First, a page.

Huck believes their ruse at first, so he serves them and calls them by their false titles. Even when he figures out they were lying, however, he continues to treat them like royalty: “I never said nothing, never let on; kept it to myself; it’s the best way; then you don’t have no quarrels, and don’t get into no trouble” (128). Huck Finn resigns himself to the role that the King and Duke assign to him. Like the Duke and the King, Huck Finn is able to use the power of words to create new identities with the social power he lacks. During one of Huck’s adventures, he and Jim leave two robbers stranded on a sinking ship.
“America was born out of a desire for self-determination, a longing for the human dignity that only independence can bring.” Maurice Saatchi may be British, but his quote about America exemplifies what the country stands for. America is not an Anthem society because we value individualism, not collectivism. We are free to express ourselves, no matter what we think. We are free to learn what we want. We are free to live for ourselves and be who we want.
Albert Camus effectively persuades his readers of the ideas of absurdism using the character Meursault. He trusts that death makes one mindful of their own life and prosperity. Life is fleeting and will one day end regardless of your identity. Camus persuades his readers that when this is comprehended and acknowledged, one feels free and never again tries to cross out death. In this sense, all human action is preposterous, and freedom genuinely lies in being aware of life as a whole, in its joy and its
"You will never influence the world by being just like it." Ayn Rand and Kurt Vonnegut both make sure that the protagonist have a different mindset aside from others that abide by the rules of an unfair lifestyle. They both learn to be independent and go by their beliefs. Although "Harrison Bergeron" by Kurt Vonnegut and Anthem by Ayn Rand are both dystopian pieces whose protagonist are incredibly similar. Harrison and Equality both are defiant in their own way and are very much trouble makers that choose to go on their on paths.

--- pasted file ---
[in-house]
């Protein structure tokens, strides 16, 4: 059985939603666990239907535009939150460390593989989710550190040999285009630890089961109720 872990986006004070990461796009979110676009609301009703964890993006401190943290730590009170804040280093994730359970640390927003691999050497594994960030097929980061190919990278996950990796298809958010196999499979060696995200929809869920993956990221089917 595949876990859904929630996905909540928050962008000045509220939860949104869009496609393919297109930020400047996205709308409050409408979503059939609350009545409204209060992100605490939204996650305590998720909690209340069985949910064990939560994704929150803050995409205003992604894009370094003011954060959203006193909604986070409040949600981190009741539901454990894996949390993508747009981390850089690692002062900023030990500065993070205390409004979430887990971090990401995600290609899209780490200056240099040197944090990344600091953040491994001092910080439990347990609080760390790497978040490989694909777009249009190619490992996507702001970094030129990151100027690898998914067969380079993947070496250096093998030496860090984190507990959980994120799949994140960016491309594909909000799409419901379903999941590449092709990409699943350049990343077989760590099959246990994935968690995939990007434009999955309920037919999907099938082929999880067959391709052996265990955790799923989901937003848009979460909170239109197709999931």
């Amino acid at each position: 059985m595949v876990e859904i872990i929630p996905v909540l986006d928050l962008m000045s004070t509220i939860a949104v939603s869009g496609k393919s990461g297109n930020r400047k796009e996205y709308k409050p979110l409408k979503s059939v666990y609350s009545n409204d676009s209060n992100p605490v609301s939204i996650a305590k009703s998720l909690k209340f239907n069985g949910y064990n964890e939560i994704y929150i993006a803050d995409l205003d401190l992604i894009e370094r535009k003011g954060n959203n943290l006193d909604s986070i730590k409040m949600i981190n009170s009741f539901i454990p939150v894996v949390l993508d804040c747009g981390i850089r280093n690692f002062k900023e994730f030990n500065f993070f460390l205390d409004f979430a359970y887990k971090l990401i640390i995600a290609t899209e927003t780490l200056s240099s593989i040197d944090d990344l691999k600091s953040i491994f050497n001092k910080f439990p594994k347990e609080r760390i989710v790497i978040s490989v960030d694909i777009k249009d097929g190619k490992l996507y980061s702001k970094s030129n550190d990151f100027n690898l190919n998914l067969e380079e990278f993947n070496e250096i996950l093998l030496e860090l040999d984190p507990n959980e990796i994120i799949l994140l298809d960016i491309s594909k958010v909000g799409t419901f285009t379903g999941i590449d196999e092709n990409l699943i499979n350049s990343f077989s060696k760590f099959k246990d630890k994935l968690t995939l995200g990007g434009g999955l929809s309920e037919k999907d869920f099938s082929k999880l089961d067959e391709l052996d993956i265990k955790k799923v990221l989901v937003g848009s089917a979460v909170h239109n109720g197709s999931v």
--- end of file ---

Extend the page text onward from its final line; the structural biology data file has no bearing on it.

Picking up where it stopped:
Equality talks about the struggle to be average because he knows there is more and wants to wander in it, but he has been grown to know that everyone must be exactly the same in every way to be equal. Both of these examples are different than the true meaning of
With all of his experience that nobody has known in at least a century he is extremely capable of deciding whether of his choices are right. His personality keeps him from giving up hope and giving up on his society and his companion but keeps him curious enough to keep searching for something better in life. Equality has aged to the point where he thinks he needs to change the world and will try to do so. Most would believe that Equality’s actions were righteous and could not contemplate that his actions were
Fahrenheit 451, a book created by the mind of Ray Bradbury, was made to show the challenges of the Utopian lifestyle, but it is also a fantastic example of the Hero’s Journey. "We must all be alike. Not everyone born free and equal, as the Constitution says, but everyone made equal. Each man the image of every other; then all are happy, for there are no mountains to make them cower, to judge themselves against.” -Bradbury pg 56. The most common idea of a utopian lifestyle is when everything is the same but, a Utopian lifestyle is defined as everything being perfect.